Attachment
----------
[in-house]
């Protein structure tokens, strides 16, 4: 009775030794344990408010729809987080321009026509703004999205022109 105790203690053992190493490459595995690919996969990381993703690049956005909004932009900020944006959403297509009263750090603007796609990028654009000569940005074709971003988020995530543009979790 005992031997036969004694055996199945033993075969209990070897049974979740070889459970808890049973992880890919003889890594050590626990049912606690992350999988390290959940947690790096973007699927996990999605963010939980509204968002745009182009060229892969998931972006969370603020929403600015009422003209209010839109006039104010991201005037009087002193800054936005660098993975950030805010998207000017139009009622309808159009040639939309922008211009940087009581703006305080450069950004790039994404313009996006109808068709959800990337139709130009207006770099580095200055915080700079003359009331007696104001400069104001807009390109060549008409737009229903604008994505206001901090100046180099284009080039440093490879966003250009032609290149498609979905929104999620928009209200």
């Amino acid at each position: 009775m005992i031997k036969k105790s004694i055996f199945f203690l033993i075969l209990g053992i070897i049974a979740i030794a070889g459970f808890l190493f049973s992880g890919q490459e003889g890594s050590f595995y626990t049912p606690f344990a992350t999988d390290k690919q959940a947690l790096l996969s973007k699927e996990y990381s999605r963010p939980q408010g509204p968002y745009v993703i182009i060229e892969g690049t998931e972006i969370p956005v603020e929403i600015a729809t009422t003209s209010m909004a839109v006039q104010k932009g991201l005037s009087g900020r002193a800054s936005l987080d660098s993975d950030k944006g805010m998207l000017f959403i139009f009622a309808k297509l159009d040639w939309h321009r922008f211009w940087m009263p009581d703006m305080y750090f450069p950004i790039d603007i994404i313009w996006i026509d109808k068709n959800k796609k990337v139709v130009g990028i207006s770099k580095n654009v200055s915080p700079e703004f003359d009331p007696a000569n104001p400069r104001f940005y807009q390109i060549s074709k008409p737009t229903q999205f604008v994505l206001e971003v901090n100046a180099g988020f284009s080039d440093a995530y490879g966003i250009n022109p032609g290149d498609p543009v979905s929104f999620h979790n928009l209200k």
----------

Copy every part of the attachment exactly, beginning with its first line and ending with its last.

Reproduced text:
[in-house]
């Protein structure tokens, strides 16, 4: 009775030794344990408010729809987080321009026509703004999205022109 105790203690053992190493490459595995690919996969990381993703690049956005909004932009900020944006959403297509009263750090603007796609990028654009000569940005074709971003988020995530543009979790 005992031997036969004694055996199945033993075969209990070897049974979740070889459970808890049973992880890919003889890594050590626990049912606690992350999988390290959940947690790096973007699927996990999605963010939980509204968002745009182009060229892969998931972006969370603020929403600015009422003209209010839109006039104010991201005037009087002193800054936005660098993975950030805010998207000017139009009622309808159009040639939309922008211009940087009581703006305080450069950004790039994404313009996006109808068709959800990337139709130009207006770099580095200055915080700079003359009331007696104001400069104001807009390109060549008409737009229903604008994505206001901090100046180099284009080039440093490879966003250009032609290149498609979905929104999620928009209200």
């Amino acid at each position: 009775m005992i031997k036969k105790s004694i055996f199945f203690l033993i075969l209990g053992i070897i049974a979740i030794a070889g459970f808890l190493f049973s992880g890919q490459e003889g890594s050590f595995y626990t049912p606690f344990a992350t999988d390290k690919q959940a947690l790096l996969s973007k699927e996990y990381s999605r963010p939980q408010g509204p968002y745009v993703i182009i060229e892969g690049t998931e972006i969370p956005v603020e929403i600015a729809t009422t003209s209010m909004a839109v006039q104010k932009g991201l005037s009087g900020r002193a800054s936005l987080d660098s993975d950030k944006g805010m998207l000017f959403i139009f009622a309808k297509l159009d040639w939309h321009r922008f211009w940087m009263p009581d703006m305080y750090f450069p950004i790039d603007i994404i313009w996006i026509d109808k068709n959800k796609k990337v139709v130009g990028i207006s770099k580095n654009v200055s915080p700079e703004f003359d009331p007696a000569n104001p400069r104001f940005y807009q390109i060549s074709k008409p737009t229903q999205f604008v994505l206001e971003v901090n100046a180099g988020f284009s080039d440093a995530y490879g966003i250009n022109p032609g290149d498609p543009v979905s929104f999620h979790n928009l209200k």